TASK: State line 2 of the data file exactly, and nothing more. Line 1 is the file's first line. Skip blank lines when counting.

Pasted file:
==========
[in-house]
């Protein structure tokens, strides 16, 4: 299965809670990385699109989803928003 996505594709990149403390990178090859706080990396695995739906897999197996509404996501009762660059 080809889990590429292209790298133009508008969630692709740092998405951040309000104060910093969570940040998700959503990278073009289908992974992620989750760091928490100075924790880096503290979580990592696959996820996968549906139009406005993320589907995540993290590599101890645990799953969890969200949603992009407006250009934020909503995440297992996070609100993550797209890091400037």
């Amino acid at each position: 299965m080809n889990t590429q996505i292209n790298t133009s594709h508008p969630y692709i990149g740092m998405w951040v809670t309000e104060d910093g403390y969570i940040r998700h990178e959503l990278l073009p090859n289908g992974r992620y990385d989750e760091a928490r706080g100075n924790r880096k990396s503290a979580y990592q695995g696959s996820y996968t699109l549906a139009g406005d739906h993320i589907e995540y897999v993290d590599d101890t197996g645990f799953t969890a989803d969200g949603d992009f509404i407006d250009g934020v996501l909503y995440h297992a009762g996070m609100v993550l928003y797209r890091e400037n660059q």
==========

């Protein structure tokens, strides 16, 4: 299965809670990385699109989803928003 996505594709990149403390990178090859706080990396695995739906897999197996509404996501009762660059 080809889990590429292209790298133009508008969630692709740092998405951040309000104060910093969570940040998700959503990278073009289908992974992620989750760091928490100075924790880096503290979580990592696959996820996968549906139009406005993320589907995540993290590599101890645990799953969890969200949603992009407006250009934020909503995440297992996070609100993550797209890091400037």